It’s a lot, yet Almodóvar organizes it all with magnetic precision. There’s a spellbinding sequence where Crespo comes across an old monologue amongst Mallo’s writings entitled “Addiction” and immediately concludes he is the actor to give these words to life. The pair squabble over the piece, but when they do sit down to finally decide if the actor will get the filmmaker’s permission to perform it Almodóvar treats this intimate conversation like a balletic dance of acrobatic intellects. Even though their minds have been dulled by time and abuse both are reinvigorated with youthful intensity at the thought of what might be accomplished if they can come to a mutual understanding. It’s an electrifying sequence, the quiet intensity leaving me in a state of breathless awe.
But this is only one moment in a film overflowing in them. Almodóvar’s specificity of vision is stunning. The sequences set in the past with Cruz and newcomer Flores are full of surprises, while later scenes featuring Jacinta in her 80s (now portrayed by the great Julieta Serrano) are maybe even more so. Then there is that reunion with Mallo and that former lover. It left me speechless, the clarity of what was being said even though both individuals in the scene hardly knew what to say one another extraordinary.
At the center of it all is Banderas. This is arguably the best performance of the actor’s storied career, at least since the last time he worked with Almodóvar in 2011’s The Skin I Live, probably since the pair’s most controversial project 1989’s Tie Me Up! Tie Me Down!, an NC-17 stunner that’s only grown in significance since its debut. There is a lucidity to what Banderas is doing as Mallo that is enthralling. The actor’s physicality, how he subtly contorts his body as he reacts to all that is happening, it’s all incredible. Banderas conveys so much often by doing very little, and even in scenes where he’s almost a secondary character, like in interviews with his back doctor or while sitting in his mother’s bedroom as she tells him in detail how she wants him to handle her burial arrangements, the full weight of his emotional elasticity still explodes in a number of imaginative ways that often left me shell-shocked.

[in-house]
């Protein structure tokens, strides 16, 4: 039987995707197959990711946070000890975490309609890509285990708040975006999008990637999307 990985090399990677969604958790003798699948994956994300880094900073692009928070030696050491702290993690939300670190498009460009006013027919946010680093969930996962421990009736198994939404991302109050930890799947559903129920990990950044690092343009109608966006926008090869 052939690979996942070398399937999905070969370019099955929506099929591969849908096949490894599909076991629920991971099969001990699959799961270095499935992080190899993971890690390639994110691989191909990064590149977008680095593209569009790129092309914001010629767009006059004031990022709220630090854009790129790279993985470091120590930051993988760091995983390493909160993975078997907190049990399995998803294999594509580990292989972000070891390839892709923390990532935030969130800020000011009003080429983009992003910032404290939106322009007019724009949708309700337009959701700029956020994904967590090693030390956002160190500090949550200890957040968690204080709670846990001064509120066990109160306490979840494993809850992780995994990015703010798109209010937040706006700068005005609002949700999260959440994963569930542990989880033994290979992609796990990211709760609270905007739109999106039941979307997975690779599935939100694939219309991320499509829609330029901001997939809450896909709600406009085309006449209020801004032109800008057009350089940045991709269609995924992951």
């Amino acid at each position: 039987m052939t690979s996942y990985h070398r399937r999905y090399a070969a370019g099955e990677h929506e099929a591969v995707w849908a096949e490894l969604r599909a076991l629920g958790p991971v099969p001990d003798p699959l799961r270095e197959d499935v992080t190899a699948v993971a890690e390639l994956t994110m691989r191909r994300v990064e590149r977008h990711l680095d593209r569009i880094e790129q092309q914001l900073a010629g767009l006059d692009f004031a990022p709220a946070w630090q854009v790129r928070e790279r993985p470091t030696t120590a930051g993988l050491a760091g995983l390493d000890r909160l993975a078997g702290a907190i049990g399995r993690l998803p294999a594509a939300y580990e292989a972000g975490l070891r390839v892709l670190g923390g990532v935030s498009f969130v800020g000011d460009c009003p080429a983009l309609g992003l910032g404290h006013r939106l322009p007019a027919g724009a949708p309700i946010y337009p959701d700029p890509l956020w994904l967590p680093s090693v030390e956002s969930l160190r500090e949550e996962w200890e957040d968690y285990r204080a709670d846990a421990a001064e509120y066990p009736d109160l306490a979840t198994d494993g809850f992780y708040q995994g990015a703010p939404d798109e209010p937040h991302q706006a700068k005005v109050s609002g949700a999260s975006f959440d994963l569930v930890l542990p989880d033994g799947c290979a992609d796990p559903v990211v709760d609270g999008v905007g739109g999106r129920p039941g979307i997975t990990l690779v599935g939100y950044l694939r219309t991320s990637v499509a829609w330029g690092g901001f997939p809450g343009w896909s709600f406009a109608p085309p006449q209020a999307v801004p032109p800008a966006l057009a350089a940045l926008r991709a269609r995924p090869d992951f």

But none of that compares to what Almodóvar saves for the climax. The last scenes of his movie are priceless, the poetic magnificence of this conclusion hitting me fast and hard, the floodgates opening and suddenly I was a waterfall of tears as I euphorically drank it all in. This is the director at his best. He might not push the technical boundaries of the cinematic medium but that does not mean he still isn’t an iconoclastic risktaker testing the limitations of what melodrama can be.
Almodóvar gives the creative process over to the viewer, believes in their imagination and lets his audience fill in the narrative spaces he purposefully leaves blank for them to take ownership of. Memory of who we were coupled with who we wanted to be is augmented by the realization of who we really are in the present can hurt in some profoundly internalized ways, yet at the same time so does refusing to look back at our lives so we can understand ourselves, and by extension others, more fully. There is jubilation and wonder to be found in these remembrances, moments of pure bliss that are beyond imagining. This is what Almodóvar has delivered with Pain and Glory, this introspective marvel a storytelling masterclass viewers all over the world should make it a priority to see.
– Review reprinted courtesy of the SGN in Seattle
Film Rating: 4 (out of 4)